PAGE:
Guoba – from nuisance to delicacy

Many of mankind’s finest delicacies have been discovered by accident; sometimes literally. Cheese has probably been discovered when milk had been stored in a calf’s stomach sufficiently long enough for the rennet in the stomach to produce curds.

Problems cooks, professional or at home, often meet when preparing starchy foods in a frying pan is that part of it sticks at the bottom of the pan, forming a relatively hard layer that proves tough to get rid up. Scrubbing it is the only solution.

However, as long as the stuff that is stuck at the bottom is not too black and burnt, it can actually be very tasty. The physical-chemical reaction produces a whole range of aromachemicals that please the taste buds and the nose (though perhaps less so the eyes).

A waiter in a Spanish restaurant in Rotterdam once told me that the rice stuck at the bottom of the pan is the part they like best of their national food paella.

Pan is guo in Chinese and to stick ba. The phrase ba guo, getting stuck to the pan, is a negative cooking term. However, Chinese have also developed a liking for rice fried that way, and those two words turned around, guoba, have become the designation of a tasty snack.

Guoba as a dish

Guoba is a form of rice that is actually scorched or hard cooked to change its colour and texture. Guoba is popular in many forms of Chinese cuisine, particularly in Sichuan cooking. It is known by many names in different areas of China and surrounding countries, and may even be found worldwide in areas where Chinese cuisine is presented and appreciated.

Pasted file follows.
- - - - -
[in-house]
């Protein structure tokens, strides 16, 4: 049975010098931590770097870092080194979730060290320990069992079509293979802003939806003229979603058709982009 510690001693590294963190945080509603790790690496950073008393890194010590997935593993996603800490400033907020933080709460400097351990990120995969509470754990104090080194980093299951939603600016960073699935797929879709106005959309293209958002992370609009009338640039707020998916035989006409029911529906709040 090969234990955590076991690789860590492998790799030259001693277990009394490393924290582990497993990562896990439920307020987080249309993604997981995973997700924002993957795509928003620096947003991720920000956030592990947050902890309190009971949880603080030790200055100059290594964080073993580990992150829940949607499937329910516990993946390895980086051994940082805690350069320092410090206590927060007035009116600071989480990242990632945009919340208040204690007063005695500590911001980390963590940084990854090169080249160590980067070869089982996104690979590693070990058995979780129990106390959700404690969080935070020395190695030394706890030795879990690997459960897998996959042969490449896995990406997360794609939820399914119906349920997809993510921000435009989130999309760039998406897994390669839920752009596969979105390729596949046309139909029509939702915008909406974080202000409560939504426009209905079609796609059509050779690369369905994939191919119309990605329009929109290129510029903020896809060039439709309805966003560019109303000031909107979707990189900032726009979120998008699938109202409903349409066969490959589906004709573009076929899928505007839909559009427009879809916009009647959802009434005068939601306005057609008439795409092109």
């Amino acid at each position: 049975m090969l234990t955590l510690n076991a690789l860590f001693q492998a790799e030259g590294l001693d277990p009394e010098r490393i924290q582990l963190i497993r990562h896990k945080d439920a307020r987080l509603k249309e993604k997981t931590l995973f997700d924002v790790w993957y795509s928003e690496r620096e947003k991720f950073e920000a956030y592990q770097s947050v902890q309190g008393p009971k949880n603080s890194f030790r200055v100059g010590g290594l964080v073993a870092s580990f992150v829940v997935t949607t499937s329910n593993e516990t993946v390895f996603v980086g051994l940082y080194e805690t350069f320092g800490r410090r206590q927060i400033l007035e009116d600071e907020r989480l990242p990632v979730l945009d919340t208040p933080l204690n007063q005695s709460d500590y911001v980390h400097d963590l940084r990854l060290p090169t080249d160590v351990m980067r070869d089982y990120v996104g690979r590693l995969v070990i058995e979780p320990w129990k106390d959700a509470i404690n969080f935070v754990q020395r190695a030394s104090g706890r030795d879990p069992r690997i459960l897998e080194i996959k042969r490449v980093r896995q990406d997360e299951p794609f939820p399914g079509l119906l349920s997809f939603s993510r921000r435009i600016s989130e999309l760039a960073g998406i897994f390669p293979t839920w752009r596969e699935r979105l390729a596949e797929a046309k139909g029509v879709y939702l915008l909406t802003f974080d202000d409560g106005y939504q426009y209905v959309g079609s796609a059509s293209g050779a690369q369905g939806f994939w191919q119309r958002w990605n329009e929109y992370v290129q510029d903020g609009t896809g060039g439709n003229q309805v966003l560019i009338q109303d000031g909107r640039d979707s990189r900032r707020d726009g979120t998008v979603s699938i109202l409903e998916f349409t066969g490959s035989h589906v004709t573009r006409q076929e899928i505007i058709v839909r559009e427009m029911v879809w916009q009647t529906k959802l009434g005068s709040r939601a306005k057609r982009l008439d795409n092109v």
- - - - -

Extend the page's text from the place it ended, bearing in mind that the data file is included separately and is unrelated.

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Initially, guoba was made by burning or heavily cooking rice to the bottom of a wok or pot. When the cook took out the rice, the leftover rice was used in various dishes. Later, demand for this sort of rice dish led to the commercial preparation of blocks of this crisped rice.

Any kind of Chinese dish can be served with guoba. Some common forms of this scorched rice food include sweet and sour dishes, as well as other international Chinese favorites like lo mein, chow mein, or other dishes. The usual choices of meat, seafood, and vegetable elements like tofu and bean curd apply to many guoba dishes.

One thing that guoba offers to cooks is the chance to include a different kind of presentation based on the shape and texture of the rice. Cooks can serve the guoba, with heavy sauces or other elements, in blocks, or crumble the rice onto the plate. The scorched rice stands up to all sorts of innovative culinary uses, which makes it popular in many restaurant kitchens, especially where innovative aesthetic presentation is a part of the culinary strategy.

Another form of this food is a “sizzling rice soup” that has become common in some parts of the world. This is not the usual form of the food, so some cooks, even authentically Chinese ones, may not be aware of the use of scorched rice in this particular soup. The general use of the scorched rice in a thinner soup or broth is another way that the rice can be served for a contrasting taste experience.

Snack

Regular readers of my blog will already have noticed that Chinese are masters in re-creating modern snack food (or in their own terminology: leisure food) from traditional dishes. This is also the case with guoba.